- Photography Clara Delaporte
- Text Clementine Zawadzki
- 22nd January 2017
Here's to Oscar Wilde
Oscar Wilde’s mantra, “art for art’s sake”, is an ideology well understood by mother and daughter design team Woo Young Mi and Katie Chung. With their belief that fashion serves to create joy and escapism, the South Korean duo realised a FW17 collection inspired by Wilde, the Bloomsbury Set, and its creative successors.
Think Gatsby and the poetic dandies whose life philosophies line pages of literature from the 19th and 20th centuries. Defined by being refined, men’s clothing was understated in its composition and styling, letting impeccable tailoring and attention to detail do the talking. It was likes of Wilde – a member of the intellectual movements of the late 19th and early 20th century – that pushed things further, into a more bohemian, eccentric territory.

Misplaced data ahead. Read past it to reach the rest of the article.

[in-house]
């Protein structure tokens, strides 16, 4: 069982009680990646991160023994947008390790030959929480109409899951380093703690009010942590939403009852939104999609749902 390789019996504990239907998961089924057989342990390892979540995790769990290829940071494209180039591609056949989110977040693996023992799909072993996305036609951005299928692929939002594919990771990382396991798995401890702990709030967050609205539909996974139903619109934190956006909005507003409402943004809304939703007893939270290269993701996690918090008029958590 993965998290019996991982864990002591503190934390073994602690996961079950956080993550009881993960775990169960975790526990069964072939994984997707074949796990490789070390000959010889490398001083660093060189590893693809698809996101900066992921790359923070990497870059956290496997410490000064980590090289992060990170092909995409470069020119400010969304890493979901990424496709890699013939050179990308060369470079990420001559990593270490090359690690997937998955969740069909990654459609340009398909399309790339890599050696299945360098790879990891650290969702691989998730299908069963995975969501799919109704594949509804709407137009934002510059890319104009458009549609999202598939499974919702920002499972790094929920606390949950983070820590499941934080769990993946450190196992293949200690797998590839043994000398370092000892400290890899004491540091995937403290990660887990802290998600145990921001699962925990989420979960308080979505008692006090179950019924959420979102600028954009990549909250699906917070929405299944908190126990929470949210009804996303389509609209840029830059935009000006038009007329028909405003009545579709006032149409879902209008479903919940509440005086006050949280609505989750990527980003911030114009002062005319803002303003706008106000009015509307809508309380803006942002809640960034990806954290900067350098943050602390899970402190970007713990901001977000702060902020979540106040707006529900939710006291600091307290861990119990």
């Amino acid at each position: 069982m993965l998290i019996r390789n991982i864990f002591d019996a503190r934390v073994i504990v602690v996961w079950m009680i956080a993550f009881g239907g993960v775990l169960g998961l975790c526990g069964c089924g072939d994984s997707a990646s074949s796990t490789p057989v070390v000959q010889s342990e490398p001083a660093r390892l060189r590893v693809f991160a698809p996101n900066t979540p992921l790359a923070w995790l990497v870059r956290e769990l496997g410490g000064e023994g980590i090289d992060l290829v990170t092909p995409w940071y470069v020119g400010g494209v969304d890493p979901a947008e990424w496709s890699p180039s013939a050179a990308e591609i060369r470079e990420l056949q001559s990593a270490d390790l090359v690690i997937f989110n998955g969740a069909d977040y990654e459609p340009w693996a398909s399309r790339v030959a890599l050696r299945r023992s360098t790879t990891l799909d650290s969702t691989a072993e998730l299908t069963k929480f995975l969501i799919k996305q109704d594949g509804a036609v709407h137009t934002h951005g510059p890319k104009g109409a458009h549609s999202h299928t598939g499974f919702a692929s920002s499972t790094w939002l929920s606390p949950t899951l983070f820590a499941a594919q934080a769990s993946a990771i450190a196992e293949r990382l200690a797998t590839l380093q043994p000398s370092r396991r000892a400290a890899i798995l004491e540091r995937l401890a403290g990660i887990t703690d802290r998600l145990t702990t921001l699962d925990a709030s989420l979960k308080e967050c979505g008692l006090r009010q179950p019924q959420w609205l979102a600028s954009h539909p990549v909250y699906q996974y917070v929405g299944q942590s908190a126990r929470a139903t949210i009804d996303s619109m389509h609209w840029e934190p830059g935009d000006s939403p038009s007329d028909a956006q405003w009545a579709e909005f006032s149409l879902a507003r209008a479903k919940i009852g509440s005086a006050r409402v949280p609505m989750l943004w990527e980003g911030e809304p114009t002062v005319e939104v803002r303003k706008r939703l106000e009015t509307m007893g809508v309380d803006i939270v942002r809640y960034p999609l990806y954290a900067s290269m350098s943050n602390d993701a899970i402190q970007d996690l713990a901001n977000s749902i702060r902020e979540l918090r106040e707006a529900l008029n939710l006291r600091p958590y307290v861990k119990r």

Honouring the era’s three-piece rule, layering was essential, although Wooyoungmi’s interpretation took a less formal approach. Romanticism was abundant in oversized white shirts with exaggerated ruffled yoke trimmings, carefully pleated. Flared sleeves were reminiscent of the Victorian era, given a contemporary spin when paired with hoodies and slouchy, patterned knitwear. That balance of historic and street influences worked well: heritage-checked overcoats were like something out of a John Hughes film, and velvet double-breasted trenches with strong shoulders looked to the stylings of the Teddy Boy.
An interest in travel and architecture have shaped Woo’s output at the brand. It was here in the focus on comfort, particularly in trousers cropped above the ankle, and the wide-leg lounge fit – worn with loafers. And, of course, texture and colour took centre stage in the designers’ reimagining of a wardrobe for the wordsmith. Chenille, soft-check corduroy and wool dominated, with bomber jackets padded and lined from unfinished upholstery, all in rich autumnal hues. Such touches conjured a charming man from an historic sense of style, never straying from its basic principle, but here reinvented anew.